THE Rector of Chester has called for an immediate General Election because the electorate has “no confidence” in parliament following the expenses scandal.
In a no-holds barred sermon, the Rev David Chesters, of St John the Baptist Church, attacked the corporate greed of the bankers and said many members of Parliament have now been “milking us dry”.
Mr Chesters told his congregation: “As you know, for many years I was a civil servant and for the last 10 years of my service a senior civil servant, and in all my years working for the Crown I have never seen such a disgraceful set of circumstances as we are seeing daily on our television screens and in our newspapers.
“It gives the impression the many members of our Parliament both Lords and Commons have thrown respect for the nation and its people out of the window.”
Mr Chesters, who was HM Customs’ head of external affairs, continued: “Parliament, and that most certainly includes the Speaker of the House of Commons, have let the Queen down and let down us the electorate in a scandal of monumental proportions; it’s a scandal that implicates all political parties, although I have to say that Cameron and Clegg have been far more robust than both Gordon Brown the Prime Minister and Michael Martin, the man who ‘speaks’ on behalf of the House of Commons.”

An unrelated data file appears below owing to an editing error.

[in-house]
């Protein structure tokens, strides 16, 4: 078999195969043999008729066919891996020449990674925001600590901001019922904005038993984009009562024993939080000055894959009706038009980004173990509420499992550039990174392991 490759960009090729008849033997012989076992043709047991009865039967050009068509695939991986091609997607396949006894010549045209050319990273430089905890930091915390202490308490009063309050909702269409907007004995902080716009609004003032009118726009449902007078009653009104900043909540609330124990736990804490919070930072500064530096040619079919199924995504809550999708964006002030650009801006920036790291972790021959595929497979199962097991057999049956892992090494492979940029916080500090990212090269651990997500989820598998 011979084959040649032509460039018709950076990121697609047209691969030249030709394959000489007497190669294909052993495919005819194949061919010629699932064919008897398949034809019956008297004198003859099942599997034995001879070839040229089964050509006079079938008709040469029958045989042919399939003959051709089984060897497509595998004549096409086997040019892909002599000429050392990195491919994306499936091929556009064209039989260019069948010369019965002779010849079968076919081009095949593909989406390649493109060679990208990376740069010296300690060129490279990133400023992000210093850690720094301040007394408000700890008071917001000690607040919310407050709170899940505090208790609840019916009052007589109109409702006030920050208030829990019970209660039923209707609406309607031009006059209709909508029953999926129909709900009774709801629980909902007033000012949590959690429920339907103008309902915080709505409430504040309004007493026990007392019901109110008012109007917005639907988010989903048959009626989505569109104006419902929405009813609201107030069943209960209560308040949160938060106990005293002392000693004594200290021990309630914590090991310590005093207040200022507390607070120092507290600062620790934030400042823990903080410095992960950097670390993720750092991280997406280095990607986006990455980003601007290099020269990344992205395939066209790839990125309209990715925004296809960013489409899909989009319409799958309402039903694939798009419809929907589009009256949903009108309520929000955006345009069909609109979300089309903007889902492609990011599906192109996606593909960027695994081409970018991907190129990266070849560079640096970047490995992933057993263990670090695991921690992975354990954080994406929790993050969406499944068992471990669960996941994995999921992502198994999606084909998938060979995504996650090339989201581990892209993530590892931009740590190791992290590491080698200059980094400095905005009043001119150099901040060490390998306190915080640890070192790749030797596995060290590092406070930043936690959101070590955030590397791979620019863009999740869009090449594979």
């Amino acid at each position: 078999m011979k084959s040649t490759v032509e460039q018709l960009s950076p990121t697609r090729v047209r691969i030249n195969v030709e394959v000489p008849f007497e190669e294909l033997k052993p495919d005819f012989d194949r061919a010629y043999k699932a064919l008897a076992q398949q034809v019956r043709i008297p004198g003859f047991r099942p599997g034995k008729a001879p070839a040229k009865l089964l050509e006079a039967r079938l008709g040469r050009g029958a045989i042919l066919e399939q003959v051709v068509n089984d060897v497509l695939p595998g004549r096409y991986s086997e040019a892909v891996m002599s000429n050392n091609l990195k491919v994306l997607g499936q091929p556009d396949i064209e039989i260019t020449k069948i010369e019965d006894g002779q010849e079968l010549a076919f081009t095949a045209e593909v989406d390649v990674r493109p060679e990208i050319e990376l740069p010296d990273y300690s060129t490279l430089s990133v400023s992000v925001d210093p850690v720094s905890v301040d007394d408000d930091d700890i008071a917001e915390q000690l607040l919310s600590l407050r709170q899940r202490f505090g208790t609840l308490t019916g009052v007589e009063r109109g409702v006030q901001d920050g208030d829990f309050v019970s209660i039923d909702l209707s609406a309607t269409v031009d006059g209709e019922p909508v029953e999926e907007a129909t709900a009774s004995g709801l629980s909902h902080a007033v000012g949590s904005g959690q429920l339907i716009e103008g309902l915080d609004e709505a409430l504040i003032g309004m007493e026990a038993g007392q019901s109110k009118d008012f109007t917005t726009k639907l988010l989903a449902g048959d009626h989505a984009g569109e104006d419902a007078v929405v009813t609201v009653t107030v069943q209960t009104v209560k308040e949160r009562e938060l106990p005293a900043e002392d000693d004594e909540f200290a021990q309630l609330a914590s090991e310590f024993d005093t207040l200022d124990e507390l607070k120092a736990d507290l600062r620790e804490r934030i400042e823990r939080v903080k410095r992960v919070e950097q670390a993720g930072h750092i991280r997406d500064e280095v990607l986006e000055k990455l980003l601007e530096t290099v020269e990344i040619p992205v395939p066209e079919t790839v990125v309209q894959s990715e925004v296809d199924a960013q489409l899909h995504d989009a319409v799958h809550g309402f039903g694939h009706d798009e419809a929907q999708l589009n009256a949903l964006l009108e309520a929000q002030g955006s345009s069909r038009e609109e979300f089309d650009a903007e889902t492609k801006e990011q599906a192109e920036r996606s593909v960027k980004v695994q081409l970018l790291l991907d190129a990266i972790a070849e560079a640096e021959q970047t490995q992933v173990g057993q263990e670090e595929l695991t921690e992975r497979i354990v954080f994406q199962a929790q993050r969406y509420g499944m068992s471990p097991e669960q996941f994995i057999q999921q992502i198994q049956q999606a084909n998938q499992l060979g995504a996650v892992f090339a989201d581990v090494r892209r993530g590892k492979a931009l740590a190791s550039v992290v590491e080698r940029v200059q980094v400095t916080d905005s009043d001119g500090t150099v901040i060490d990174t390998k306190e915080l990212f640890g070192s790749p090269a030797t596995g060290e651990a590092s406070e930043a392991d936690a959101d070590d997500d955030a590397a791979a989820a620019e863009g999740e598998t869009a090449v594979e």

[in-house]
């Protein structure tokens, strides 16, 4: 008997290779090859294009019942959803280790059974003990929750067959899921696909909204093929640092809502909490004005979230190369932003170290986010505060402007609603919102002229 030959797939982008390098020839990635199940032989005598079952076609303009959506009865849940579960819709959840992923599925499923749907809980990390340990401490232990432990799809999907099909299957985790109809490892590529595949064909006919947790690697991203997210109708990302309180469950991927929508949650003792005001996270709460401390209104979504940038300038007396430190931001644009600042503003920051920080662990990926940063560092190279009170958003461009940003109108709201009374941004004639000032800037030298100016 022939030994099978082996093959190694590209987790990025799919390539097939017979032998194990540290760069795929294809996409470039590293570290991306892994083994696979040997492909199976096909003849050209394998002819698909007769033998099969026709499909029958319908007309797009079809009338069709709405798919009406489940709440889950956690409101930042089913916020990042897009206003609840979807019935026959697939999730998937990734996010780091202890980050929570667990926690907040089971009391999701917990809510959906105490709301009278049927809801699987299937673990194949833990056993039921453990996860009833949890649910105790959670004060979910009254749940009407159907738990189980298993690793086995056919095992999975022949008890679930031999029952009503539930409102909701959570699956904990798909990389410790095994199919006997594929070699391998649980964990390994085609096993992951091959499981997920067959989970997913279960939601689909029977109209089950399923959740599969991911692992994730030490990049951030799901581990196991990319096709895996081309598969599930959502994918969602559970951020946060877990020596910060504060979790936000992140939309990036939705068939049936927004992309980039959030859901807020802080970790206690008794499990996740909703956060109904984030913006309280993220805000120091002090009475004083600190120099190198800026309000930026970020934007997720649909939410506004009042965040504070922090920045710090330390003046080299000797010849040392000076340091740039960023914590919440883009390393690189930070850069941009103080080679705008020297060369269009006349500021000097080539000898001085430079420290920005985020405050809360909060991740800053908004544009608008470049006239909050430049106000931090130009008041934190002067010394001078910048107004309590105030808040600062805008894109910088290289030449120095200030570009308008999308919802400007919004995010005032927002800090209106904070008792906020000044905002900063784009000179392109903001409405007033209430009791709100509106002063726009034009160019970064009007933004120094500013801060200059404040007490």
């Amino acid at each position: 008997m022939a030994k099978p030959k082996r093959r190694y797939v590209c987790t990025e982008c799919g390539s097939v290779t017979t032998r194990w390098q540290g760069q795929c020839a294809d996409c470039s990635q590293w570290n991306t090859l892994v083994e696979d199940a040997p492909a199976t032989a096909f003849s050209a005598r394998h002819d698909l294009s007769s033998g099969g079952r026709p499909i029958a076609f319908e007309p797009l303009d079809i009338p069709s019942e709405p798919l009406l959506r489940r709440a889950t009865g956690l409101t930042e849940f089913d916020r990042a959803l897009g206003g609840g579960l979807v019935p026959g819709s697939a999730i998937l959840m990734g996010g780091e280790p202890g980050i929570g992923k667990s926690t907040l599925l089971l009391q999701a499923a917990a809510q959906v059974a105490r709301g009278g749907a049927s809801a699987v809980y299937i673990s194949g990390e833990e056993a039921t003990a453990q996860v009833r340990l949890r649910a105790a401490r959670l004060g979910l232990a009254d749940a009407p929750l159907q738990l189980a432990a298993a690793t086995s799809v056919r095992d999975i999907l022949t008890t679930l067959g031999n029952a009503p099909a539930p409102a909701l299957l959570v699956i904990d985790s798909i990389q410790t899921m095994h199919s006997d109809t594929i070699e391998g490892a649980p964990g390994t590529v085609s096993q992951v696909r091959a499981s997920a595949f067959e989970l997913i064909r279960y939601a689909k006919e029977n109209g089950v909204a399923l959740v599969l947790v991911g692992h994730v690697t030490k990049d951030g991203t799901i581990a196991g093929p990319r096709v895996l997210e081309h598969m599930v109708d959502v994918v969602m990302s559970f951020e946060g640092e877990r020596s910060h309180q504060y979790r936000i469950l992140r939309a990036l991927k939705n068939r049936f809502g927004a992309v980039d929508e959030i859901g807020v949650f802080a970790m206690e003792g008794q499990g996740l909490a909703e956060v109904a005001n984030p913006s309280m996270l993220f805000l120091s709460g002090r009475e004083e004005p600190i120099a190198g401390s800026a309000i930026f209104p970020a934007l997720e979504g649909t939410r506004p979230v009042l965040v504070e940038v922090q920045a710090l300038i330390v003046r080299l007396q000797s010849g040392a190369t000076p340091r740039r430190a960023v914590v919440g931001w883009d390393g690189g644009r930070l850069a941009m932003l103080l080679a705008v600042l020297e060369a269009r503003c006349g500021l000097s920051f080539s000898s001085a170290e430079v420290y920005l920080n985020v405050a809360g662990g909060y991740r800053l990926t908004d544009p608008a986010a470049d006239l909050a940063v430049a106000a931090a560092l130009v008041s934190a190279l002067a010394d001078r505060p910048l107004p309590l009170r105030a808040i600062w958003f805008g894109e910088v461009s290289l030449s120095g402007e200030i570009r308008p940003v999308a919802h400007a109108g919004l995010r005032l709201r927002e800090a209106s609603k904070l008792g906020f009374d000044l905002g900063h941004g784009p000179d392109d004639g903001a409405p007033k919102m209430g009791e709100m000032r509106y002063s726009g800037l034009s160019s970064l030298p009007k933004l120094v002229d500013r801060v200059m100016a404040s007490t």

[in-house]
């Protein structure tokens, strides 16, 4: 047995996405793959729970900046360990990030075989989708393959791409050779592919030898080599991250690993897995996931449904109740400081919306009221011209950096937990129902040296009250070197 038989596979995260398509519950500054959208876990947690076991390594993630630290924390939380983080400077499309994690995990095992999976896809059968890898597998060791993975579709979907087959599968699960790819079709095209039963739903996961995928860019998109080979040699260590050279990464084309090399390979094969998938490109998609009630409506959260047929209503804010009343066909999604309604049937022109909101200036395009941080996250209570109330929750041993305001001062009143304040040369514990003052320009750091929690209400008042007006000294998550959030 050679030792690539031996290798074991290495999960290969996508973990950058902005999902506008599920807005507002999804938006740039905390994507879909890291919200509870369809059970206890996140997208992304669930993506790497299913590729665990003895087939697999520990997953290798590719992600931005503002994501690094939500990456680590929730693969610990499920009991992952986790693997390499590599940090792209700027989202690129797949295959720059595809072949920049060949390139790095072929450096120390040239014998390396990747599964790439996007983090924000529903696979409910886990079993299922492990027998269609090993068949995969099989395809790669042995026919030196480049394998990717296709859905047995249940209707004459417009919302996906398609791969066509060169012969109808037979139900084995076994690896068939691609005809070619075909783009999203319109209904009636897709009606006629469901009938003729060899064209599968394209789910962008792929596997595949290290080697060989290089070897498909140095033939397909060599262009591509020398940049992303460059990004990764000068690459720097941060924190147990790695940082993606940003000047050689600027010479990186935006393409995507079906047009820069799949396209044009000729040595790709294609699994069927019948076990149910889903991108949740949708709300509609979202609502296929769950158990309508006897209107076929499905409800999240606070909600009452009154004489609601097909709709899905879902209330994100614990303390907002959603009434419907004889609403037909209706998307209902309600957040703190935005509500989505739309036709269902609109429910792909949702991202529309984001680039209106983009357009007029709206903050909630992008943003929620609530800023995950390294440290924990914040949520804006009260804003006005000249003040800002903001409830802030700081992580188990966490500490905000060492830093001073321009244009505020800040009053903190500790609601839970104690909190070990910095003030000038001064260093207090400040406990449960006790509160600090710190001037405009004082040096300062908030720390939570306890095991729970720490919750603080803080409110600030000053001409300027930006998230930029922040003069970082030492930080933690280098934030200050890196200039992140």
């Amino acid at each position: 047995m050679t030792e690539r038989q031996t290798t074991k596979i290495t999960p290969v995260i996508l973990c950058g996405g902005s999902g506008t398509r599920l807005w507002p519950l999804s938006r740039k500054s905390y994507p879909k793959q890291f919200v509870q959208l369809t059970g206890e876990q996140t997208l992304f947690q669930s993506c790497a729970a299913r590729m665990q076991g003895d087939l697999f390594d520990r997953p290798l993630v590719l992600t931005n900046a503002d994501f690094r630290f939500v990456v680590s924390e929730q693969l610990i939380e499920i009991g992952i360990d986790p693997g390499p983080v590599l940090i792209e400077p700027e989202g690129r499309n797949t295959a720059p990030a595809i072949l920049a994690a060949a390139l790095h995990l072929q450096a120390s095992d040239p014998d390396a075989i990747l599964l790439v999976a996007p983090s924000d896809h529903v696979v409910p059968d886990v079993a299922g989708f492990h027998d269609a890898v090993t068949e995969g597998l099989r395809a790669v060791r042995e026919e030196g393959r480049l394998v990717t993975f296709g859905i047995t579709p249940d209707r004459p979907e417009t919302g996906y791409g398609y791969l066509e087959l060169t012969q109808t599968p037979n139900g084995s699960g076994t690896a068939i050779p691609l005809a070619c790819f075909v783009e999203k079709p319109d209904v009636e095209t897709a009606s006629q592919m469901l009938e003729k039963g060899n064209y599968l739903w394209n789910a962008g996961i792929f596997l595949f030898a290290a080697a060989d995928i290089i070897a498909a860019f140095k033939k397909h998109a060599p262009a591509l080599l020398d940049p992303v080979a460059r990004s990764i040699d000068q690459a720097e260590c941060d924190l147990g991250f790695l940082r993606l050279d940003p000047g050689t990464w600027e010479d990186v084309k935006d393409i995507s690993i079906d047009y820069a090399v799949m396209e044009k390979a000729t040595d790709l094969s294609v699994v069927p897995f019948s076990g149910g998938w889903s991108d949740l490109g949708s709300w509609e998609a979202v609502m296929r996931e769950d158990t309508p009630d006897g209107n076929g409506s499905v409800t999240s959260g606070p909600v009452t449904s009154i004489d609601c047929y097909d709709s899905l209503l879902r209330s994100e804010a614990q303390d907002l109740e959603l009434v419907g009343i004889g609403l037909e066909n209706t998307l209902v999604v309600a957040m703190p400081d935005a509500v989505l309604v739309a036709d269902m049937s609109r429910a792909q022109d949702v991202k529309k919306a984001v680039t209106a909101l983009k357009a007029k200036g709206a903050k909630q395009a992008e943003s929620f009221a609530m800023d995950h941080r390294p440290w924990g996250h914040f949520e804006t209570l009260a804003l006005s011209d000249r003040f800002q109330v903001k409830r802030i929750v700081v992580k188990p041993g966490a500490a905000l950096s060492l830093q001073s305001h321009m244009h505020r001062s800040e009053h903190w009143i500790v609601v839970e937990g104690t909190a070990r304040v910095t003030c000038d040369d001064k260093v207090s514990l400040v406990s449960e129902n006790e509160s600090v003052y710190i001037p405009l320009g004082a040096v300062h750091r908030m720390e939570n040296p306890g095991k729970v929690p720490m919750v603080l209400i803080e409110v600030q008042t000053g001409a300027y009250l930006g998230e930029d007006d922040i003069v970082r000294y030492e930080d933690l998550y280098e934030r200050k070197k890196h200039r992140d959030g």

Mr Chesters said Parliament should be called to account.
“The time has come when we the nation should decide – and the election must be called by the middle of next year – that election should be now. The country has no confidence in its Government or its Parliament… the Aegean stables must be cleaned out.
“In the past 12 months we have seen corporate greed bring us to our knees in a recession and Parliament itself got terribly worked up about Sir Fed Goodwin’s astronomical pension provision.”
Mr Chesters added: “So now it is clear that many members of Parliament have had their hands in our pockets as taxpayers and milking us dry.
“Its no good the House of Commons wringing its hands and bemoaning the recession as if they have had nothing to do with it. They failed to regulate the financial sector and my goodness they have failed to regulate themselves. It was corporate greed that brought the banks low and it’s parliamentary greed that has brought the whole democratic process into total disrepute.”